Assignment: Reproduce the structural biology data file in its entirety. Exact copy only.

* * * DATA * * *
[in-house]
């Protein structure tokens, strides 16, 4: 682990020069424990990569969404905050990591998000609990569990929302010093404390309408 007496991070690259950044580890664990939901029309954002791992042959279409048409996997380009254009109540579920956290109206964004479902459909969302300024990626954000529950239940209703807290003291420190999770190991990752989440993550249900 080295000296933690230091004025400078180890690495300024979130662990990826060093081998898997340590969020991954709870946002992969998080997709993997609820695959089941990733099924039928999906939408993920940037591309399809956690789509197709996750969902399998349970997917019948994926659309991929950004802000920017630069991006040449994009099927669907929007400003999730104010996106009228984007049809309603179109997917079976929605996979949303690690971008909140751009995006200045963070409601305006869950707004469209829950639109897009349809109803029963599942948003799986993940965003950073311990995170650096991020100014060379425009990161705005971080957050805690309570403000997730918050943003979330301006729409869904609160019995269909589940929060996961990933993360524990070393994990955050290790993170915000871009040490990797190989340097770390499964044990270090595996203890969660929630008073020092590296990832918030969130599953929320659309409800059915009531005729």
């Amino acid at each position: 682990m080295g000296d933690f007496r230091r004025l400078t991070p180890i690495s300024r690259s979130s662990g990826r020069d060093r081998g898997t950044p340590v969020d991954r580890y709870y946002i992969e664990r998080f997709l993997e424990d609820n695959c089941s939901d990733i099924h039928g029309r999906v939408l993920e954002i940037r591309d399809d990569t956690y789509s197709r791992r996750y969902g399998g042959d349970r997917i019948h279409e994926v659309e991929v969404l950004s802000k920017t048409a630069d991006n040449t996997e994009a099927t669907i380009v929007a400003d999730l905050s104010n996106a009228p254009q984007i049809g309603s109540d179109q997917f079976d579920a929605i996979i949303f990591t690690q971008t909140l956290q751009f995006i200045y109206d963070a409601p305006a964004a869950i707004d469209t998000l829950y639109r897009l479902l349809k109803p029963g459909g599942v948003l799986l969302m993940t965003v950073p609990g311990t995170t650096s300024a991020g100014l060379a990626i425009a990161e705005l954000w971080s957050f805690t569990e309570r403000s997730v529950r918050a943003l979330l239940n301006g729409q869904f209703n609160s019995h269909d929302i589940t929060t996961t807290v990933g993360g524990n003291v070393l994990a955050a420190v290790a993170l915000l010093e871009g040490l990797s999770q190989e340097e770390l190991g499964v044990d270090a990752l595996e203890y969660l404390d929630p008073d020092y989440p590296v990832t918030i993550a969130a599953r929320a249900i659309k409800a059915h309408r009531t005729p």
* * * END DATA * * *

[in-house]
């Protein structure tokens, strides 16, 4: 682990020069424990990569969404905050990591998000609990569990929302010093404390309408 007496991070690259950044580890664990939901029309954002791992042959279409048409996997380009254009109540579920956290109206964004479902459909969302300024990626954000529950239940209703807290003291420190999770190991990752989440993550249900 080295000296933690230091004025400078180890690495300024979130662990990826060093081998898997340590969020991954709870946002992969998080997709993997609820695959089941990733099924039928999906939408993920940037591309399809956690789509197709996750969902399998349970997917019948994926659309991929950004802000920017630069991006040449994009099927669907929007400003999730104010996106009228984007049809309603179109997917079976929605996979949303690690971008909140751009995006200045963070409601305006869950707004469209829950639109897009349809109803029963599942948003799986993940965003950073311990995170650096991020100014060379425009990161705005971080957050805690309570403000997730918050943003979330301006729409869904609160019995269909589940929060996961990933993360524990070393994990955050290790993170915000871009040490990797190989340097770390499964044990270090595996203890969660929630008073020092590296990832918030969130599953929320659309409800059915009531005729």
């Amino acid at each position: 682990m080295g000296d933690f007496r230091r004025l400078t991070p180890i690495s300024r690259s979130s662990g990826r020069d060093r081998g898997t950044p340590v969020d991954r580890y709870y946002i992969e664990r998080f997709l993997e424990d609820n695959c089941s939901d990733i099924h039928g029309r999906v939408l993920e954002i940037r591309d399809d990569t956690y789509s197709r791992r996750y969902g399998g042959d349970r997917i019948h279409e994926v659309e991929v969404l950004s802000k920017t048409a630069d991006n040449t996997e994009a099927t669907i380009v929007a400003d999730l905050s104010n996106a009228p254009q984007i049809g309603s109540d179109q997917f079976d579920a929605i996979i949303f990591t690690q971008t909140l956290q751009f995006i200045y109206d963070a409601p305006a964004a869950i707004d469209t998000l829950y639109r897009l479902l349809k109803p029963g459909g599942v948003l799986l969302m993940t965003v950073p609990g311990t995170t650096s300024a991020g100014l060379a990626i425009a990161e705005l954000w971080s957050f805690t569990e309570r403000s997730v529950r918050a943003l979330l239940n301006g729409q869904f209703n609160s019995h269909d929302i589940t929060t996961t807290v990933g993360g524990n003291v070393l994990a955050a420190v290790a993170l915000l010093e871009g040490l990797s999770q190989e340097e770390l190991g499964v044990d270090a990752l595996e203890y969660l404390d929630p008073d020092y989440p590296v990832t918030i993550a969130a599953r929320a249900i659309k409800a059915h309408r009531t005729p």